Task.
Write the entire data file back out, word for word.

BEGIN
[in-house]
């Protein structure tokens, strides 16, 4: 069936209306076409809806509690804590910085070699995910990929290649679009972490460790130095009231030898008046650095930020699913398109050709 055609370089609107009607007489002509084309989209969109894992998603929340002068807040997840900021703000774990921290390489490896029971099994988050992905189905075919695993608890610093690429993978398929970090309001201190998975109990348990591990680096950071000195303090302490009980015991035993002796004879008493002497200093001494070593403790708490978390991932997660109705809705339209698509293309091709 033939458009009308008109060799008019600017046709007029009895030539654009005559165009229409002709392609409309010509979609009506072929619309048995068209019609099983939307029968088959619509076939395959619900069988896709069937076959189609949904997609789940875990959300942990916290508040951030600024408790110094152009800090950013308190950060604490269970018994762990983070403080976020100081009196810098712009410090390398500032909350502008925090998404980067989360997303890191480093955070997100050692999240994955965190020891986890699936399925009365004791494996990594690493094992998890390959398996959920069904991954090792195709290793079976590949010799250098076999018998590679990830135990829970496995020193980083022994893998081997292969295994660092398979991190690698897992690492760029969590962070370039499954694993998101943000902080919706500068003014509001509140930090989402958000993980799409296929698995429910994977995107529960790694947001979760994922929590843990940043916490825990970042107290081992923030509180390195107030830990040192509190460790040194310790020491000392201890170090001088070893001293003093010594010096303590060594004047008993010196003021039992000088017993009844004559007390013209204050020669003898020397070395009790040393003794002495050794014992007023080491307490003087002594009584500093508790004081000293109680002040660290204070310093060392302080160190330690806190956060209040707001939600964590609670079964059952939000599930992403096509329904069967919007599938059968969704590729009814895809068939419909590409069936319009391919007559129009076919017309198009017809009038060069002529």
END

[in-house]
């Protein structure tokens, strides 16, 4: 069936209306076409809806509690804590910085070699995910990929290649679009972490460790130095009231030898008046650095930020699913398109050709 055609370089609107009607007489002509084309989209969109894992998603929340002068807040997840900021703000774990921290390489490896029971099994988050992905189905075919695993608890610093690429993978398929970090309001201190998975109990348990591990680096950071000195303090302490009980015991035993002796004879008493002497200093001494070593403790708490978390991932997660109705809705339209698509293309091709 033939458009009308008109060799008019600017046709007029009895030539654009005559165009229409002709392609409309010509979609009506072929619309048995068209019609099983939307029968088959619509076939395959619900069988896709069937076959189609949904997609789940875990959300942990916290508040951030600024408790110094152009800090950013308190950060604490269970018994762990983070403080976020100081009196810098712009410090390398500032909350502008925090998404980067989360997303890191480093955070997100050692999240994955965190020891986890699936399925009365004791494996990594690493094992998890390959398996959920069904991954090792195709290793079976590949010799250098076999018998590679990830135990829970496995020193980083022994893998081997292969295994660092398979991190690698897992690492760029969590962070370039499954694993998101943000902080919706500068003014509001509140930090989402958000993980799409296929698995429910994977995107529960790694947001979760994922929590843990940043916490825990970042107290081992923030509180390195107030830990040192509190460790040194310790020491000392201890170090001088070893001293003093010594010096303590060594004047008993010196003021039992000088017993009844004559007390013209204050020669003898020397070395009790040393003794002495050794014992007023080491307490003087002594009584500093508790004081000293109680002040660290204070310093060392302080160190330690806190956060209040707001939600964590609670079964059952939000599930992403096509329904069967919007599938059968969704590729009814895809068939419909590409069936319009391919007559129009076919017309198009017809009038060069002529």